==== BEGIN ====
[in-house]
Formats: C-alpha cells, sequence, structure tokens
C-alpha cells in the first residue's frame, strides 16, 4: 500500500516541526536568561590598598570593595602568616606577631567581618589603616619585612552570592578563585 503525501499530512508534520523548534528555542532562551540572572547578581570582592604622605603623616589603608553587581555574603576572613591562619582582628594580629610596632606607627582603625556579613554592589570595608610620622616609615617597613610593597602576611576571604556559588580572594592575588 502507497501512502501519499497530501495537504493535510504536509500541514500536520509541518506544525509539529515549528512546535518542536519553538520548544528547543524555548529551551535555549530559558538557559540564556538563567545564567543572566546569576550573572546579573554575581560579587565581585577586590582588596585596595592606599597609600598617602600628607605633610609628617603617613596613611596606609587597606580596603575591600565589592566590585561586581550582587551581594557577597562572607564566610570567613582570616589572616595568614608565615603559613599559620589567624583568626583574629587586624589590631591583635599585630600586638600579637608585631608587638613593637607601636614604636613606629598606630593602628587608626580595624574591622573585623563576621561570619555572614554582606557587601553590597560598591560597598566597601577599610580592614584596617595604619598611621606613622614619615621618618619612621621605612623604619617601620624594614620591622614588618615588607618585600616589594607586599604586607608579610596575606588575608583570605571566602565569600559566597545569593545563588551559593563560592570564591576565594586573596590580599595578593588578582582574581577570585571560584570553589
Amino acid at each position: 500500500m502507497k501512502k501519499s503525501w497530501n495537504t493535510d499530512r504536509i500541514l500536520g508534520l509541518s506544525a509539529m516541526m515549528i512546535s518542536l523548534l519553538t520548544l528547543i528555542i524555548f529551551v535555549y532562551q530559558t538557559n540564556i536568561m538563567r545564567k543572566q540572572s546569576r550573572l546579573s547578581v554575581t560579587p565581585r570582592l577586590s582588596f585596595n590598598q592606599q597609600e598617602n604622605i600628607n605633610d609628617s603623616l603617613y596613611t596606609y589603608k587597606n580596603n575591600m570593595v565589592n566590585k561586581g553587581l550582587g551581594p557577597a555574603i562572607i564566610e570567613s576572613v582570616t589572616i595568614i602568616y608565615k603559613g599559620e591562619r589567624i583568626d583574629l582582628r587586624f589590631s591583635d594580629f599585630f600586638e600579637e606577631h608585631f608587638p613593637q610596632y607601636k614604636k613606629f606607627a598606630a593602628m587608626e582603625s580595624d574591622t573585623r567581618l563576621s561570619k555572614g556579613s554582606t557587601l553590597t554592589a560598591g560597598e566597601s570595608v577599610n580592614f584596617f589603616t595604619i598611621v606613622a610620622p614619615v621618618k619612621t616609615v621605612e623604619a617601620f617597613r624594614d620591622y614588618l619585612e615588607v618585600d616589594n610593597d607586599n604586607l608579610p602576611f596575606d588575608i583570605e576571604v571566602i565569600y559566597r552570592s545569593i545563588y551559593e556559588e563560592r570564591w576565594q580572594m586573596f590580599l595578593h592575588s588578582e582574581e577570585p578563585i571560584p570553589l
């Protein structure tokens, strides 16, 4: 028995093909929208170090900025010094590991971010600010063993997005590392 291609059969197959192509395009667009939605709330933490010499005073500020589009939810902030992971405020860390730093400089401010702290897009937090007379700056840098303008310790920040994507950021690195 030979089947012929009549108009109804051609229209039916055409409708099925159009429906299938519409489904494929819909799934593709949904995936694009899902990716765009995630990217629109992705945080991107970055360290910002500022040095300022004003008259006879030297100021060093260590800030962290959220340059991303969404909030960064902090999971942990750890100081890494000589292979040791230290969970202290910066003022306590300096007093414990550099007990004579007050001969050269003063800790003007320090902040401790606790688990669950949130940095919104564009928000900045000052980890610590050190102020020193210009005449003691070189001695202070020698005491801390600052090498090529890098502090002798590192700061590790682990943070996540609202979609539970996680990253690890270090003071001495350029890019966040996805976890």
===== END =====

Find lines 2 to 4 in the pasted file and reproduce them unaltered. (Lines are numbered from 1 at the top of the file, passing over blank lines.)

Formats: C-alpha cells, sequence, structure tokens
C-alpha cells in the first residue's frame, strides 16, 4: 500500500516541526536568561590598598570593595602568616606577631567581618589603616619585612552570592578563585 503525501499530512508534520523548534528555542532562551540572572547578581570582592604622605603623616589603608553587581555574603576572613591562619582582628594580629610596632606607627582603625556579613554592589570595608610620622616609615617597613610593597602576611576571604556559588580572594592575588 502507497501512502501519499497530501495537504493535510504536509500541514500536520509541518506544525509539529515549528512546535518542536519553538520548544528547543524555548529551551535555549530559558538557559540564556538563567545564567543572566546569576550573572546579573554575581560579587565581585577586590582588596585596595592606599597609600598617602600628607605633610609628617603617613596613611596606609587597606580596603575591600565589592566590585561586581550582587551581594557577597562572607564566610570567613582570616589572616595568614608565615603559613599559620589567624583568626583574629587586624589590631591583635599585630600586638600579637608585631608587638613593637607601636614604636613606629598606630593602628587608626580595624574591622573585623563576621561570619555572614554582606557587601553590597560598591560597598566597601577599610580592614584596617595604619598611621606613622614619615621618618619612621621605612623604619617601620624594614620591622614588618615588607618585600616589594607586599604586607608579610596575606588575608583570605571566602565569600559566597545569593545563588551559593563560592570564591576565594586573596590580599595578593588578582582574581577570585571560584570553589
Amino acid at each position: 500500500m502507497k501512502k501519499s503525501w497530501n495537504t493535510d499530512r504536509i500541514l500536520g508534520l509541518s506544525a509539529m516541526m515549528i512546535s518542536l523548534l519553538t520548544l528547543i528555542i524555548f529551551v535555549y532562551q530559558t538557559n540564556i536568561m538563567r545564567k543572566q540572572s546569576r550573572l546579573s547578581v554575581t560579587p565581585r570582592l577586590s582588596f585596595n590598598q592606599q597609600e598617602n604622605i600628607n605633610d609628617s603623616l603617613y596613611t596606609y589603608k587597606n580596603n575591600m570593595v565589592n566590585k561586581g553587581l550582587g551581594p557577597a555574603i562572607i564566610e570567613s576572613v582570616t589572616i595568614i602568616y608565615k603559613g599559620e591562619r589567624i583568626d583574629l582582628r587586624f589590631s591583635d594580629f599585630f600586638e600579637e606577631h608585631f608587638p613593637q610596632y607601636k614604636k613606629f606607627a598606630a593602628m587608626e582603625s580595624d574591622t573585623r567581618l563576621s561570619k555572614g556579613s554582606t557587601l553590597t554592589a560598591g560597598e566597601s570595608v577599610n580592614f584596617f589603616t595604619i598611621v606613622a610620622p614619615v621618618k619612621t616609615v621605612e623604619a617601620f617597613r624594614d620591622y614588618l619585612e615588607v618585600d616589594n610593597d607586599n604586607l608579610p602576611f596575606d588575608i583570605e576571604v571566602i565569600y559566597r552570592s545569593i545563588y551559593e556559588e563560592r570564591w576565594q580572594m586573596f590580599l595578593h592575588s588578582e582574581e577570585p578563585i571560584p570553589l